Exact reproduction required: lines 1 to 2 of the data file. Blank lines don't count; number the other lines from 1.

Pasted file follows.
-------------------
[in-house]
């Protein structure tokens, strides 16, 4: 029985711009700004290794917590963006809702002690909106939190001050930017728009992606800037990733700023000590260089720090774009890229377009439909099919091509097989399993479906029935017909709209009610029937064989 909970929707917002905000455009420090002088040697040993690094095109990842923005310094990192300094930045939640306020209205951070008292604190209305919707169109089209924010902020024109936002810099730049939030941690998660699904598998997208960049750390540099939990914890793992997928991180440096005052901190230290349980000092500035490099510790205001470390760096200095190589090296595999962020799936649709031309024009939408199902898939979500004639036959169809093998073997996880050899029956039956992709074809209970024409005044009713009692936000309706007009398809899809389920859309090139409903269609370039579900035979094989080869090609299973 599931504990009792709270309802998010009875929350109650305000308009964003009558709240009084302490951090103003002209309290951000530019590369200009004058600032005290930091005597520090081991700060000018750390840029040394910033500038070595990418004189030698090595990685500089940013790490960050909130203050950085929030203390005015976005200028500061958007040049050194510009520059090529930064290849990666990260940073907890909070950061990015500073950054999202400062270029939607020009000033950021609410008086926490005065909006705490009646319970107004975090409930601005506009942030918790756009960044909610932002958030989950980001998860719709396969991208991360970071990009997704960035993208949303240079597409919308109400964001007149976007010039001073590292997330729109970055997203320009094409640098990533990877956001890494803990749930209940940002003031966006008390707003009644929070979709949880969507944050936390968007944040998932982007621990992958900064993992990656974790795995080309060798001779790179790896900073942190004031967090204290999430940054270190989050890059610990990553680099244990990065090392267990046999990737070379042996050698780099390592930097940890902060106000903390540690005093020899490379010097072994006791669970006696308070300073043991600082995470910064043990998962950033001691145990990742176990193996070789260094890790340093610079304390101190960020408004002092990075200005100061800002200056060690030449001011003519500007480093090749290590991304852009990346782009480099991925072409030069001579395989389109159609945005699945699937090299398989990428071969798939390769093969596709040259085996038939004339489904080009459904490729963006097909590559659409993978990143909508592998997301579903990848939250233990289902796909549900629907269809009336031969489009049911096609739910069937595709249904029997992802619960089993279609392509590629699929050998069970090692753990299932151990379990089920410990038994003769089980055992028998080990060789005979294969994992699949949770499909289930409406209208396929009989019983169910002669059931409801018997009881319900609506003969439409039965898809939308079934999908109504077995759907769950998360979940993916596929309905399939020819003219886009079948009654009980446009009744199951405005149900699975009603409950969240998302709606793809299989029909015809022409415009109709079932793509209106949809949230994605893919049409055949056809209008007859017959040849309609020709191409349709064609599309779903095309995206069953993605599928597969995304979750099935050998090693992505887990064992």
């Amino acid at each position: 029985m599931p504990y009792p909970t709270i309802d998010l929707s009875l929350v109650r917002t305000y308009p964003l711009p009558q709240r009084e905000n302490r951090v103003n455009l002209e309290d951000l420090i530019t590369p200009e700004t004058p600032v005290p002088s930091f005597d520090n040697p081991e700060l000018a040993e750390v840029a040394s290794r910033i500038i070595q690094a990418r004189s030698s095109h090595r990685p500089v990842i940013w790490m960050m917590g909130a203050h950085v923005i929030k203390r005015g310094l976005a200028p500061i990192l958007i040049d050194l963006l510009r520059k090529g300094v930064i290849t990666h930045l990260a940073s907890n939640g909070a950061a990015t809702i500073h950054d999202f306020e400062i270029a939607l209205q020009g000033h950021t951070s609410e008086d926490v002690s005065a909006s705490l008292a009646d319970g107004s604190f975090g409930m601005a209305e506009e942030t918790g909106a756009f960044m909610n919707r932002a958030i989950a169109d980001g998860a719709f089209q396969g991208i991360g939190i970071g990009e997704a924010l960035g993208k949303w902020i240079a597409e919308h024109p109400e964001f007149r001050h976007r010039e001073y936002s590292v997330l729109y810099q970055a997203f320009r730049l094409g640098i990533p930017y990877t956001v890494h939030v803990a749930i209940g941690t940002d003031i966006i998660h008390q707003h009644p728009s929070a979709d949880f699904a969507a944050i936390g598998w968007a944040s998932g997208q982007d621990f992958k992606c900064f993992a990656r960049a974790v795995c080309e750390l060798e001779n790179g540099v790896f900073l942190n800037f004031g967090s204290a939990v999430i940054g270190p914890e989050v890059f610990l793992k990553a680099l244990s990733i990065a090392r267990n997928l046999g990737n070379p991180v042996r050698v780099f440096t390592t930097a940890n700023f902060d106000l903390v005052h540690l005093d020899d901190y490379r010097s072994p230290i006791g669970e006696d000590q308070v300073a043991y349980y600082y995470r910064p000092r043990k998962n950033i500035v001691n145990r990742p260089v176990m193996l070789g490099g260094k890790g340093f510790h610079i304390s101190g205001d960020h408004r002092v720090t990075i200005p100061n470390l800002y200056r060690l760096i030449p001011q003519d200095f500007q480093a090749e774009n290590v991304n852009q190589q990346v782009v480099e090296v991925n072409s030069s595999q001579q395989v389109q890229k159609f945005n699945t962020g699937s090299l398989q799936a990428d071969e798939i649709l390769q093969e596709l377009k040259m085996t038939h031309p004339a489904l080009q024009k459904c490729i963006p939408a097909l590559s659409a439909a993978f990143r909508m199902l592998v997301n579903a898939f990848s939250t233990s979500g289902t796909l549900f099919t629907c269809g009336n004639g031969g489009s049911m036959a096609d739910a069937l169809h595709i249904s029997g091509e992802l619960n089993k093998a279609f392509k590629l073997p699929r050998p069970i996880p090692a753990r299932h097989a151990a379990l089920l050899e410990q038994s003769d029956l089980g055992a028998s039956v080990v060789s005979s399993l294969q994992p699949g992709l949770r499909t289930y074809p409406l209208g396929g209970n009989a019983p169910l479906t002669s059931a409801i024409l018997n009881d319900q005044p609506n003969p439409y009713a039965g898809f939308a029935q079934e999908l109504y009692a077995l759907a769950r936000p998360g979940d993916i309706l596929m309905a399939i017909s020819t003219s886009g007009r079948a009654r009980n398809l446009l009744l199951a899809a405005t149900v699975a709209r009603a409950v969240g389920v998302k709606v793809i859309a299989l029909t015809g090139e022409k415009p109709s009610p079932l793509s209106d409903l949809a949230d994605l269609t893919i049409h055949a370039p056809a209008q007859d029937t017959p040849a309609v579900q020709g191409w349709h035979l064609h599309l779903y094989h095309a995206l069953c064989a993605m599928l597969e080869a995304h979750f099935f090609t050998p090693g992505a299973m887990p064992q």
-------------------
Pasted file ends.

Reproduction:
[in-house]
């Protein structure tokens, strides 16, 4: 029985711009700004290794917590963006809702002690909106939190001050930017728009992606800037990733700023000590260089720090774009890229377009439909099919091509097989399993479906029935017909709209009610029937064989 909970929707917002905000455009420090002088040697040993690094095109990842923005310094990192300094930045939640306020209205951070008292604190209305919707169109089209924010902020024109936002810099730049939030941690998660699904598998997208960049750390540099939990914890793992997928991180440096005052901190230290349980000092500035490099510790205001470390760096200095190589090296595999962020799936649709031309024009939408199902898939979500004639036959169809093998073997996880050899029956039956992709074809209970024409005044009713009692936000309706007009398809899809389920859309090139409903269609370039579900035979094989080869090609299973 599931504990009792709270309802998010009875929350109650305000308009964003009558709240009084302490951090103003002209309290951000530019590369200009004058600032005290930091005597520090081991700060000018750390840029040394910033500038070595990418004189030698090595990685500089940013790490960050909130203050950085929030203390005015976005200028500061958007040049050194510009520059090529930064290849990666990260940073907890909070950061990015500073950054999202400062270029939607020009000033950021609410008086926490005065909006705490009646319970107004975090409930601005506009942030918790756009960044909610932002958030989950980001998860719709396969991208991360970071990009997704960035993208949303240079597409919308109400964001007149976007010039001073590292997330729109970055997203320009094409640098990533990877956001890494803990749930209940940002003031966006008390707003009644929070979709949880969507944050936390968007944040998932982007621990992958900064993992990656974790795995080309060798001779790179790896900073942190004031967090204290999430940054270190989050890059610990990553680099244990990065090392267990046999990737070379042996050698780099390592930097940890902060106000903390540690005093020899490379010097072994006791669970006696308070300073043991600082995470910064043990998962950033001691145990990742176990193996070789260094890790340093610079304390101190960020408004002092990075200005100061800002200056060690030449001011003519500007480093090749290590991304852009990346782009480099991925072409030069001579395989389109159609945005699945699937090299398989990428071969798939390769093969596709040259085996038939004339489904080009459904490729963006097909590559659409993978990143909508592998997301579903990848939250233990289902796909549900629907269809009336031969489009049911096609739910069937595709249904029997992802619960089993279609392509590629699929050998069970090692753990299932151990379990089920410990038994003769089980055992028998080990060789005979294969994992699949949770499909289930409406209208396929009989019983169910002669059931409801018997009881319900609506003969439409039965898809939308079934999908109504077995759907769950998360979940993916596929309905399939020819003219886009079948009654009980446009009744199951405005149900699975009603409950969240998302709606793809299989029909015809022409415009109709079932793509209106949809949230994605893919049409055949056809209008007859017959040849309609020709191409349709064609599309779903095309995206069953993605599928597969995304979750099935050998090693992505887990064992």